Consumption of high saturated and trans-fat diets is thought to increase the risk of cardiovascular disease through upregulation of LDL-cholesterol. On the other hand health-promoting fats, such as mono and polyunsaturated fats, are crucial in alleviating risk of chronic disease. The typical Western diet is both high in saturated and trans-fats while low in mono and polyunsaturated fats, therefore predisposing regular consumers to many health problems.
Studies in rats have shown that intake of a high-fat diet results in considerably less Lactobacillus intestinalis and disproportionately more propionate and acetate producing species, including Clostridiales, Bacteroides, and Enterobacteriales. Furthermore, the abundance of Lactobacillus intestinalis is negatively correlated with rat fat mass and body weight(6). These results indicate that gut microbiota may promote metabolic inflammation through Toll Like Receptor signalling upon challenge with a diet rich in saturated lipids.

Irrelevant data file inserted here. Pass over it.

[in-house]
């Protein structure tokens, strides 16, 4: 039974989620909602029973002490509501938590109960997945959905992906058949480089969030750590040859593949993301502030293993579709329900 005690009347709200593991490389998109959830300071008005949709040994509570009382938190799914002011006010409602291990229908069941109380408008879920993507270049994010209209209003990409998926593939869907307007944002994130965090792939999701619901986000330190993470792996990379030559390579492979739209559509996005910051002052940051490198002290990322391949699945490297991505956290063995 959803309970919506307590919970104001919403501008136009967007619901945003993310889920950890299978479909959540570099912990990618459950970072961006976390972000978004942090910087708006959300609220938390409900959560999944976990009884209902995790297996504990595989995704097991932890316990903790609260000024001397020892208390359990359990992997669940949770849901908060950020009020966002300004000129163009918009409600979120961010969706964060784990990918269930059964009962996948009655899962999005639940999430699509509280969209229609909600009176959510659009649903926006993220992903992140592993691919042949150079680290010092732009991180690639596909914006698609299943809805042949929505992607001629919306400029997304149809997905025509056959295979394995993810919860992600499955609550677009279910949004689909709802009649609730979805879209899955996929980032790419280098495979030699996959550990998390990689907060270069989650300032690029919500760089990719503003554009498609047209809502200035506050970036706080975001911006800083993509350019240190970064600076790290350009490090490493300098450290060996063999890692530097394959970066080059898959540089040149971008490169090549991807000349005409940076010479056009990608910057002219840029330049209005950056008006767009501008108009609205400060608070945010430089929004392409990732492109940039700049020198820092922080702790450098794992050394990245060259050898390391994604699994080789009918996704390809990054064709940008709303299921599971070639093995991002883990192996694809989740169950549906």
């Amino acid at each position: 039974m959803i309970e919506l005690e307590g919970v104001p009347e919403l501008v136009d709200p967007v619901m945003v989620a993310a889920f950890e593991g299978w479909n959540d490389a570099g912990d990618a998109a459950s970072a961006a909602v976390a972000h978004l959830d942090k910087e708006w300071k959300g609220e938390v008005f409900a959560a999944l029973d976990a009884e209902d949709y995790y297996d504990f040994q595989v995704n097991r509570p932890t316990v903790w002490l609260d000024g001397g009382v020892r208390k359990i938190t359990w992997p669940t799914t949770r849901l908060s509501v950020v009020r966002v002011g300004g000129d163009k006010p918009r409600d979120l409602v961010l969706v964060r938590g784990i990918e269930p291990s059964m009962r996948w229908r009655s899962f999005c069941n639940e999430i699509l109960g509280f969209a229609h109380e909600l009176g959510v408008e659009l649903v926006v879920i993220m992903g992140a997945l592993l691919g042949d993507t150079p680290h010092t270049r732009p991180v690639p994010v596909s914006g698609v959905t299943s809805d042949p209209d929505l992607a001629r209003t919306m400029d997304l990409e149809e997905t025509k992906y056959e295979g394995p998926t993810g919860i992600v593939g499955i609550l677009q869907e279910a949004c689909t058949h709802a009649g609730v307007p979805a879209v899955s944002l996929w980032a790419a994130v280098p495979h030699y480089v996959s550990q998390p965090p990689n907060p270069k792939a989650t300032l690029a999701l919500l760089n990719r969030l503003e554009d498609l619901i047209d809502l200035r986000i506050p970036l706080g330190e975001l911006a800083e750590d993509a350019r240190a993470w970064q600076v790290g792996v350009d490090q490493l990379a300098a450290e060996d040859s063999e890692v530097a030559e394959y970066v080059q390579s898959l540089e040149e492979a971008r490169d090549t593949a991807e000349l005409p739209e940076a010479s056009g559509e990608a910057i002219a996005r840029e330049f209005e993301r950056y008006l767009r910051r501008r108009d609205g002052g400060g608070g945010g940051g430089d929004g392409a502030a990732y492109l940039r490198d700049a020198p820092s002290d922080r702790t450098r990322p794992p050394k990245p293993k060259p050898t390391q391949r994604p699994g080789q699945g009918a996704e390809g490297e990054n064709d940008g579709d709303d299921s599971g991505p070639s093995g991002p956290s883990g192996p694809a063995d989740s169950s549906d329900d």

Carbohydrates are possibly the most well studied dietary component for their ability to modify the gut microbiome. Carbohydrates exist in two varieties: digestible and non-digestible.
These are enzymatically degraded in the small intestine and include starches and sugars, such as glucose, fructose, sucrose, and lactose. Upon degradation, these compounds release glucose into the bloodstream and stimulate an insulin response.